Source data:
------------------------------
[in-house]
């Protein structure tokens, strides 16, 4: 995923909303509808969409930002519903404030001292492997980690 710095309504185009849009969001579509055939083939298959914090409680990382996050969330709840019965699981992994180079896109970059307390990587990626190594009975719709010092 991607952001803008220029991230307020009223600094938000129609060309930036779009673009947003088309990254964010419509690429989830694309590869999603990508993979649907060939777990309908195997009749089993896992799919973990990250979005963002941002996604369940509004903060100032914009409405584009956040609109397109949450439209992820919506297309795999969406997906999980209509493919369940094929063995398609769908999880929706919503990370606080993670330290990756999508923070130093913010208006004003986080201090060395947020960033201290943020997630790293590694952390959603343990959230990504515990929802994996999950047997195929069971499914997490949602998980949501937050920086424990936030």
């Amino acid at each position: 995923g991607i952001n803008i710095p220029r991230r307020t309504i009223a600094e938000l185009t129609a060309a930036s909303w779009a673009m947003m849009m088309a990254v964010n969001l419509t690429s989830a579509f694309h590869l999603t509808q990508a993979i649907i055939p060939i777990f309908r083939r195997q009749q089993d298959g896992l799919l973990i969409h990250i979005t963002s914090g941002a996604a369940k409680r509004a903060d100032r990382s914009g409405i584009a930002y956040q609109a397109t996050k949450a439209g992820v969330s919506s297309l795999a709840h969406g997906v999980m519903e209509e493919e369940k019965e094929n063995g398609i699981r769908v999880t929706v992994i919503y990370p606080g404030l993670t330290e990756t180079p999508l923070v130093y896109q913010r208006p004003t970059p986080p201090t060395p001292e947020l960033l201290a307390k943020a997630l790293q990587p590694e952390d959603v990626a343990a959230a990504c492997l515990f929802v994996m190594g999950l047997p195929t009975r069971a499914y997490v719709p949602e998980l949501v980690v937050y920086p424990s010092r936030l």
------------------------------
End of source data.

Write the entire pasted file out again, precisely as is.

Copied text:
[in-house]
């Protein structure tokens, strides 16, 4: 995923909303509808969409930002519903404030001292492997980690 710095309504185009849009969001579509055939083939298959914090409680990382996050969330709840019965699981992994180079896109970059307390990587990626190594009975719709010092 991607952001803008220029991230307020009223600094938000129609060309930036779009673009947003088309990254964010419509690429989830694309590869999603990508993979649907060939777990309908195997009749089993896992799919973990990250979005963002941002996604369940509004903060100032914009409405584009956040609109397109949450439209992820919506297309795999969406997906999980209509493919369940094929063995398609769908999880929706919503990370606080993670330290990756999508923070130093913010208006004003986080201090060395947020960033201290943020997630790293590694952390959603343990959230990504515990929802994996999950047997195929069971499914997490949602998980949501937050920086424990936030």
């Amino acid at each position: 995923g991607i952001n803008i710095p220029r991230r307020t309504i009223a600094e938000l185009t129609a060309a930036s909303w779009a673009m947003m849009m088309a990254v964010n969001l419509t690429s989830a579509f694309h590869l999603t509808q990508a993979i649907i055939p060939i777990f309908r083939r195997q009749q089993d298959g896992l799919l973990i969409h990250i979005t963002s914090g941002a996604a369940k409680r509004a903060d100032r990382s914009g409405i584009a930002y956040q609109a397109t996050k949450a439209g992820v969330s919506s297309l795999a709840h969406g997906v999980m519903e209509e493919e369940k019965e094929n063995g398609i699981r769908v999880t929706v992994i919503y990370p606080g404030l993670t330290e990756t180079p999508l923070v130093y896109q913010r208006p004003t970059p986080p201090t060395p001292e947020l960033l201290a307390k943020a997630l790293q990587p590694e952390d959603v990626a343990a959230a990504c492997l515990f929802v994996m190594g999950l047997p195929t009975r069971a499914y997490v719709p949602e998980l949501v980690v937050y920086p424990s010092r936030l």